There will be a Category 2 and 3 fire ban in place as of Monday, April 16 in B.C. (Monica Lamb-Yorski - Black Press Media)

B.C. wide burning restrictions come into effect April 16

‘Larger open burns pose an unnecessary risk and could detract from wildfire detection’

Most open burning activities will be banned across most of British Columbia effective at noon on April 16.

The restrictions include Category 2 and 3 open fires. The ban also includes the use of fireworks, sky lanterns and the use of burn barrels or cases of any size or description.

These prohibitions apply to all public and private land within British Columbia unless specified otherwise (e.g., in a local government bylaw).

“These open burning prohibitions will reduce demands on firefighting resources and help protect the health and safety of the public, as well as BC Wildfire Service staff. They will also help reduce the impact of wildfire smoke on air quality and public health during the COVID-19 pandemic,” according to the BC Wildfire Service.

A strategic deployment of wildfire management resources is critical this fire season, so it is especially important to reduce the number of unnecessary, human-caused wildfires, they said in a press release, adding that it is vital BC Wildfire Service staff remain healthy to respond to wildfires throughout the 2020 season and ensure the BC Wildfire Service’s response capability is not affected.

“During the current pandemic, larger open burns pose an unnecessary risk and could detract from wildfire detection and response capabilities. The open burning prohibitions coming into effect on April 16 should decrease the number of false alarms (where firefighters respond to a report of smoke, only to find the smoke is coming from a controlled burn and not from a wildfire).”

The prohibitions also support the BC Centre for Disease Control’s recommendation to help reduce excess air pollution.

Ministry of Environment restrictions put in place in March will remain in place until April 15.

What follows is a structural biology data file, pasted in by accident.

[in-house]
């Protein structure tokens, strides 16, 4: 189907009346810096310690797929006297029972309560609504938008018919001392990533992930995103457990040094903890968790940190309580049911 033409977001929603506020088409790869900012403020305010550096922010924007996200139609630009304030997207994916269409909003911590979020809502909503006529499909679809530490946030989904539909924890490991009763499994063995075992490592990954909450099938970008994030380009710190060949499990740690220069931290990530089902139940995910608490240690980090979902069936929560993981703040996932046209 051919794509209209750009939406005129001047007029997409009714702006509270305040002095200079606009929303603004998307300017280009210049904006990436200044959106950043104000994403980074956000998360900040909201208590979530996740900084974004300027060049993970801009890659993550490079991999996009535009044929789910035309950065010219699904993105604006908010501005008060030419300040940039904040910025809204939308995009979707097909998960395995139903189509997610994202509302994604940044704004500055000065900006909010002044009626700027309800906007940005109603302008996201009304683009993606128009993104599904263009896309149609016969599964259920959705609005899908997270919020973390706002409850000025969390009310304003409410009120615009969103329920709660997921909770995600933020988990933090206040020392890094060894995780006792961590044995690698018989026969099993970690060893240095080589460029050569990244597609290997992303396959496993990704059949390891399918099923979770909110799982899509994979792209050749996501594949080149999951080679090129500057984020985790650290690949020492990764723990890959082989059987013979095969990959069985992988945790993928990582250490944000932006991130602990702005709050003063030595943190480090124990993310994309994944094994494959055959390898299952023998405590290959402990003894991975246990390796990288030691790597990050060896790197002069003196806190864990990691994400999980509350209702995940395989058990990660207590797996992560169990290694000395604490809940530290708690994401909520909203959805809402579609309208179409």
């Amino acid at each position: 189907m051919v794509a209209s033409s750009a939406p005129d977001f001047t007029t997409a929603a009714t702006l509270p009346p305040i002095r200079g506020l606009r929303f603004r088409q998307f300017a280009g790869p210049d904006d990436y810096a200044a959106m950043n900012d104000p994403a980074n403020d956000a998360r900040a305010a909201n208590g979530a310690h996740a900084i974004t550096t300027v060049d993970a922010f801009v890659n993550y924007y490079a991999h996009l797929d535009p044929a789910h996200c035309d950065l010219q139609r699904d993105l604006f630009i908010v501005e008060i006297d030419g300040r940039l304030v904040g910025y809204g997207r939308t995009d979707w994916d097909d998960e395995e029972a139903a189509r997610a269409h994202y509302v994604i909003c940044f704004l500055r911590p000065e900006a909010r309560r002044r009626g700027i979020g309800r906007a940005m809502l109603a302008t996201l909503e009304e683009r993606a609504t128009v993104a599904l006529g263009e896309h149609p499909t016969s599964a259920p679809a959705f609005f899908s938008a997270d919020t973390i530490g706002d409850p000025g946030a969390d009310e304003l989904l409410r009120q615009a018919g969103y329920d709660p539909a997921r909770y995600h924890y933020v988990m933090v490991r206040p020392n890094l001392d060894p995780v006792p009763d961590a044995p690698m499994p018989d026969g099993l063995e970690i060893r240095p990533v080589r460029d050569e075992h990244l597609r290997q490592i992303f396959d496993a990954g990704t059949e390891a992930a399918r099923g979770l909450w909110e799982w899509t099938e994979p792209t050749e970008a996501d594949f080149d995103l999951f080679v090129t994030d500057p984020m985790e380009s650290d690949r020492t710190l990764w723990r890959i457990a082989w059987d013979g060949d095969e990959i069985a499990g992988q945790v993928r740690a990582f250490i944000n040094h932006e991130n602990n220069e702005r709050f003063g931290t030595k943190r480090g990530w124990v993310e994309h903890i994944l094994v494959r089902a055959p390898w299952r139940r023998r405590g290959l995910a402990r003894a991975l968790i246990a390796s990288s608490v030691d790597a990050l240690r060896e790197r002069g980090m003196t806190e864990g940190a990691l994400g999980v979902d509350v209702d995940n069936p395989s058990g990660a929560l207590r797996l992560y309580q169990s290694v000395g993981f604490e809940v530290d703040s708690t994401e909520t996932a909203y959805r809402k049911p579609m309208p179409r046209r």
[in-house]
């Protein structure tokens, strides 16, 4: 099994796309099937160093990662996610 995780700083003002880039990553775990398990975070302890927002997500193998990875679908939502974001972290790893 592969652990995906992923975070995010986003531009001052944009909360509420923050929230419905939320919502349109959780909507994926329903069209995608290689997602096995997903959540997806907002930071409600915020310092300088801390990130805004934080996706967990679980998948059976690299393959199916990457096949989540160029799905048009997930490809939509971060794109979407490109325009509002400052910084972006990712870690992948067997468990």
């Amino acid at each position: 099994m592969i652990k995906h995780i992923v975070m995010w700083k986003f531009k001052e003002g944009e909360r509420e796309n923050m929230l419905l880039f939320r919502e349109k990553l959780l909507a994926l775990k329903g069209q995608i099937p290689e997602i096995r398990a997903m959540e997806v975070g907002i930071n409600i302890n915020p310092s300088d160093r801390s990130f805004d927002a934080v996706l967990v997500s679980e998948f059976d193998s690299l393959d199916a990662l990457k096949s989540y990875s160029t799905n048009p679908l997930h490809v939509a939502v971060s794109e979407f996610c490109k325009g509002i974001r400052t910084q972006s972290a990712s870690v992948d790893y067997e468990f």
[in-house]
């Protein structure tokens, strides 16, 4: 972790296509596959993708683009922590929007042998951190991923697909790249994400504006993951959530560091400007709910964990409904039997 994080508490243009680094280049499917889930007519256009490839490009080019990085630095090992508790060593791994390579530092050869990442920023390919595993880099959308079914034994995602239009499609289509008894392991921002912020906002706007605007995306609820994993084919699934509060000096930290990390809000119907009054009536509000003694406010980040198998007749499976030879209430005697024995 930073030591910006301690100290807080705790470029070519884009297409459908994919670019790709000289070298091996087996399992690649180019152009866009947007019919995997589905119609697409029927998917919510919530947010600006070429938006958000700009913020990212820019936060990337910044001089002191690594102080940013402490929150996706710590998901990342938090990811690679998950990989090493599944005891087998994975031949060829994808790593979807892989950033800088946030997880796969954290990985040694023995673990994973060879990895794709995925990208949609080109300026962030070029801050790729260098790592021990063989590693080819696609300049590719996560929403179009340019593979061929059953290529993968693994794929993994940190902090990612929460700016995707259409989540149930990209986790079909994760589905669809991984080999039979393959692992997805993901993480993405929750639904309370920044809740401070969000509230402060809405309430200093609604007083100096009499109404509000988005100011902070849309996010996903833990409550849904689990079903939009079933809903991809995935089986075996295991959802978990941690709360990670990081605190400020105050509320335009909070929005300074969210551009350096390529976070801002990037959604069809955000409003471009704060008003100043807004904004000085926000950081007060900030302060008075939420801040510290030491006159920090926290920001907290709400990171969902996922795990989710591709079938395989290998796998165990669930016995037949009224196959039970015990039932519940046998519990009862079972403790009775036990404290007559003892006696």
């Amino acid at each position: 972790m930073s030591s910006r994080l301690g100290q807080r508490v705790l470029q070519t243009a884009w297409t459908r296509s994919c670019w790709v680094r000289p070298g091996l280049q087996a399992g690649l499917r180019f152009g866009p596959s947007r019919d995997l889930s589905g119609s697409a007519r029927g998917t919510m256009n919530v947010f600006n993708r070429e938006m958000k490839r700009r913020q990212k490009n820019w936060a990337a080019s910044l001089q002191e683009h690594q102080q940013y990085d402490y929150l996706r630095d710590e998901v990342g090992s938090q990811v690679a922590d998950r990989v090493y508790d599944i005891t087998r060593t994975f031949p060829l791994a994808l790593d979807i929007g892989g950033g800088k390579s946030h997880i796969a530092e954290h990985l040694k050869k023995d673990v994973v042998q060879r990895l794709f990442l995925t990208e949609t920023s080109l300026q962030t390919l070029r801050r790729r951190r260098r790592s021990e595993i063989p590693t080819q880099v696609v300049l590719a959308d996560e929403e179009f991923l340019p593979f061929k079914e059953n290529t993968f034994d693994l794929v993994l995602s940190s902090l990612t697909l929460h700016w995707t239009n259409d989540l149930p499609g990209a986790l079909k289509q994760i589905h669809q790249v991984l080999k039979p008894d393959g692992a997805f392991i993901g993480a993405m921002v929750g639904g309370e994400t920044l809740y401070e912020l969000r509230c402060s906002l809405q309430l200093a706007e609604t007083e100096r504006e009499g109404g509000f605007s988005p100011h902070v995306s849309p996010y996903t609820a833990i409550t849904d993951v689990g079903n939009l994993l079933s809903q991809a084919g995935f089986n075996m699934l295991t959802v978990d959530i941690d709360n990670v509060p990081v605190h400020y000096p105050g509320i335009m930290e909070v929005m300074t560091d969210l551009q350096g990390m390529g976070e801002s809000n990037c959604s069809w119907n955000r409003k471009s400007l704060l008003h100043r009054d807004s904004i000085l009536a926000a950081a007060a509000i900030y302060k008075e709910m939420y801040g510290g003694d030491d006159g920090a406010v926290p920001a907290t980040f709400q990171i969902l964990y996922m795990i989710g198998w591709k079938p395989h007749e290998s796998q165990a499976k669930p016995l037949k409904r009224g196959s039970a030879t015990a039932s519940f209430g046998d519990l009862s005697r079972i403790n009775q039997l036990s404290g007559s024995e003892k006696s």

RELATED: Much of the Cariboo under open fire ban due to COVID-19

A Category 2 open fire is an open fire, excluding a campfire, that burns piled material no larger than two metres high and three metres wide, or grass over an area less than 0.2 hectares (2000 square metres) in size.

A Category 3 open fire is a fire that burns material in piles larger than two metres high and three metres wide, windrows, or grass larger than 0.2 hectares (2000 square metres) in size. Category 3 fires also require a burn registration number.


newsroom@100milefreepress.net

Like us on Facebook and follow us on Twitter.

bcwildfire

Get local stories you won't find anywhere else right to your inbox.
Sign up here

Just Posted

Open houses planned to discuss future of Summerland Aquatic Centre

Municipality seeking input about proposed replacement

Fundraiser set up to held 10-year-old Summerland girl with cancer

Danica Yeoman is undergoing treatment at BC Children’s Hospital

Okanagan School of the Arts unveils fall class lineup

Pre-registration for the first course on Sept. 20

WATCH: Meet Bella, Cawston’s talking cat

Bella has achieved international recognition for her speaking skills

VIDEO: B.C. to launch mouth-rinse COVID-19 test for kids

Test involves swishing and gargling saline in mouth and no deep-nasal swab

70-year-old punched in the head in dispute over disability parking space in Nanaimo

Senior’s turban knocked off in incident at mall parking lot

CHARTS: Beyond Metro Vancouver, COVID-19 cases in B.C. haven’t increased much recently

COVID-19 case counts outside of Metro Vancouver have been level since July

Record-breaking 165 new COVID-19 cases diagnosed in B.C. in 24-hour period

Fifty-seven people are in hospital battling the novel coronavirus

B.C. teachers file Labour Relations Board application over COVID-19 classroom concerns

The application comes as B.C.’s second week of the new school year comes to a close

Young Canadians have curtailed vaping during pandemic, survey finds

The survey funded by Heart & Stroke also found the decrease in vaping frequency is most notable in British Columbia and Ontario

Interior Health reports four new cases of COVID-19

First hospitalization since mid-August announced

Rail traffic starts moving after 60-car derailment near Hope

Clean up effort ongoing after 60 cars carrying potash crashed along a rail bridge

B.C.’s COVID-19 economic recovery plan: Top 5 things you need to know

Jobs training, tax incentives for employers to hire staff and more

Most Read